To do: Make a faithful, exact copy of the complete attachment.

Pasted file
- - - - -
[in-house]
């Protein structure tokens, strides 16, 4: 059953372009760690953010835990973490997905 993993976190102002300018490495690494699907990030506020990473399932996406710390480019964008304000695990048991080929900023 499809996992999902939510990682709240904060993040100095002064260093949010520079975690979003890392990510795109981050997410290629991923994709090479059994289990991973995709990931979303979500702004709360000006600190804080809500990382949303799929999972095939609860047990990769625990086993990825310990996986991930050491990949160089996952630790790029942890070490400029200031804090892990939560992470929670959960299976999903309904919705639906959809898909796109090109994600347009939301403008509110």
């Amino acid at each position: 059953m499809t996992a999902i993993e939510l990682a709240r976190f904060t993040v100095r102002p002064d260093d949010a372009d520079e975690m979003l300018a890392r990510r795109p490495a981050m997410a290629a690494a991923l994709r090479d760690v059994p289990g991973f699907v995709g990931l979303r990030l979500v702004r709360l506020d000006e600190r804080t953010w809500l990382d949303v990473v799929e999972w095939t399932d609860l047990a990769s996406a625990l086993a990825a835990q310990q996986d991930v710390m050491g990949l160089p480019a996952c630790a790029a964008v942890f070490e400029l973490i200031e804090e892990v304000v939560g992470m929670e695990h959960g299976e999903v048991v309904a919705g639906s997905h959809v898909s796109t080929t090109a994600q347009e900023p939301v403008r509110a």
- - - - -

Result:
[in-house]
């Protein structure tokens, strides 16, 4: 059953372009760690953010835990973490997905 993993976190102002300018490495690494699907990030506020990473399932996406710390480019964008304000695990048991080929900023 499809996992999902939510990682709240904060993040100095002064260093949010520079975690979003890392990510795109981050997410290629991923994709090479059994289990991973995709990931979303979500702004709360000006600190804080809500990382949303799929999972095939609860047990990769625990086993990825310990996986991930050491990949160089996952630790790029942890070490400029200031804090892990939560992470929670959960299976999903309904919705639906959809898909796109090109994600347009939301403008509110």
């Amino acid at each position: 059953m499809t996992a999902i993993e939510l990682a709240r976190f904060t993040v100095r102002p002064d260093d949010a372009d520079e975690m979003l300018a890392r990510r795109p490495a981050m997410a290629a690494a991923l994709r090479d760690v059994p289990g991973f699907v995709g990931l979303r990030l979500v702004r709360l506020d000006e600190r804080t953010w809500l990382d949303v990473v799929e999972w095939t399932d609860l047990a990769s996406a625990l086993a990825a835990q310990q996986d991930v710390m050491g990949l160089p480019a996952c630790a790029a964008v942890f070490e400029l973490i200031e804090e892990v304000v939560g992470m929670e695990h959960g299976e999903v048991v309904a919705g639906s997905h959809v898909s796109t080929t090109a994600q347009e900023p939301v403008r509110a």